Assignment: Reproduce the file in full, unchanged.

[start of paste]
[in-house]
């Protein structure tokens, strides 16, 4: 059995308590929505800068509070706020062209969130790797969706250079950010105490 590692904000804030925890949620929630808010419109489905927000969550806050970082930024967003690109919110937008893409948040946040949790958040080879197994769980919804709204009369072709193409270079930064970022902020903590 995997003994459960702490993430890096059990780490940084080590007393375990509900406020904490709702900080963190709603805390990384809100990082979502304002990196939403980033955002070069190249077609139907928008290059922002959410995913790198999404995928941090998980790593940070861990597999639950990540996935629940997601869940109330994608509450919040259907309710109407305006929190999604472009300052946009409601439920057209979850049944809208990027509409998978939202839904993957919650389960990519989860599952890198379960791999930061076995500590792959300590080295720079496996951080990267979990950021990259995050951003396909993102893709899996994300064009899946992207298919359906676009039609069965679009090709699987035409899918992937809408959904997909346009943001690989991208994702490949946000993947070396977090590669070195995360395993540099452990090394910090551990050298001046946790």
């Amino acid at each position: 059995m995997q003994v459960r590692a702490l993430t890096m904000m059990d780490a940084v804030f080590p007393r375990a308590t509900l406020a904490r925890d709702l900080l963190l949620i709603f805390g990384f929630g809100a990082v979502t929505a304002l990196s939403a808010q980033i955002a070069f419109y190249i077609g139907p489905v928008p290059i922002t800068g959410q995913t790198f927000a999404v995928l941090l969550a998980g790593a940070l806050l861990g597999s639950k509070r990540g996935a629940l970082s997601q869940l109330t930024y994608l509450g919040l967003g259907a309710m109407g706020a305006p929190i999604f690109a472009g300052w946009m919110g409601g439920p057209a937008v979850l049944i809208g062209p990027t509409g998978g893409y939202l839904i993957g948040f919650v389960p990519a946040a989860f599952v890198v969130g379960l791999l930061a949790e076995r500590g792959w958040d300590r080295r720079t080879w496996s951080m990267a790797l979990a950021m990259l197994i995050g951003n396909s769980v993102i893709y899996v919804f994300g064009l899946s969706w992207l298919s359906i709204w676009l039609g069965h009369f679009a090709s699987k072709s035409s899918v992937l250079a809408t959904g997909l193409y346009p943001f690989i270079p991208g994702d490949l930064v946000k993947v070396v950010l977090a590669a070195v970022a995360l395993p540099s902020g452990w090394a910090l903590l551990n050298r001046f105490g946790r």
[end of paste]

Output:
[in-house]
């Protein structure tokens, strides 16, 4: 059995308590929505800068509070706020062209969130790797969706250079950010105490 590692904000804030925890949620929630808010419109489905927000969550806050970082930024967003690109919110937008893409948040946040949790958040080879197994769980919804709204009369072709193409270079930064970022902020903590 995997003994459960702490993430890096059990780490940084080590007393375990509900406020904490709702900080963190709603805390990384809100990082979502304002990196939403980033955002070069190249077609139907928008290059922002959410995913790198999404995928941090998980790593940070861990597999639950990540996935629940997601869940109330994608509450919040259907309710109407305006929190999604472009300052946009409601439920057209979850049944809208990027509409998978939202839904993957919650389960990519989860599952890198379960791999930061076995500590792959300590080295720079496996951080990267979990950021990259995050951003396909993102893709899996994300064009899946992207298919359906676009039609069965679009090709699987035409899918992937809408959904997909346009943001690989991208994702490949946000993947070396977090590669070195995360395993540099452990090394910090551990050298001046946790």
């Amino acid at each position: 059995m995997q003994v459960r590692a702490l993430t890096m904000m059990d780490a940084v804030f080590p007393r375990a308590t509900l406020a904490r925890d709702l900080l963190l949620i709603f805390g990384f929630g809100a990082v979502t929505a304002l990196s939403a808010q980033i955002a070069f419109y190249i077609g139907p489905v928008p290059i922002t800068g959410q995913t790198f927000a999404v995928l941090l969550a998980g790593a940070l806050l861990g597999s639950k509070r990540g996935a629940l970082s997601q869940l109330t930024y994608l509450g919040l967003g259907a309710m109407g706020a305006p929190i999604f690109a472009g300052w946009m919110g409601g439920p057209a937008v979850l049944i809208g062209p990027t509409g998978g893409y939202l839904i993957g948040f919650v389960p990519a946040a989860f599952v890198v969130g379960l791999l930061a949790e076995r500590g792959w958040d300590r080295r720079t080879w496996s951080m990267a790797l979990a950021m990259l197994i995050g951003n396909s769980v993102i893709y899996v919804f994300g064009l899946s969706w992207l298919s359906i709204w676009l039609g069965h009369f679009a090709s699987k072709s035409s899918v992937l250079a809408t959904g997909l193409y346009p943001f690989i270079p991208g994702d490949l930064v946000k993947v070396v950010l977090a590669a070195v970022a995360l395993p540099s902020g452990w090394a910090l903590l551990n050298r001046f105490g946790r």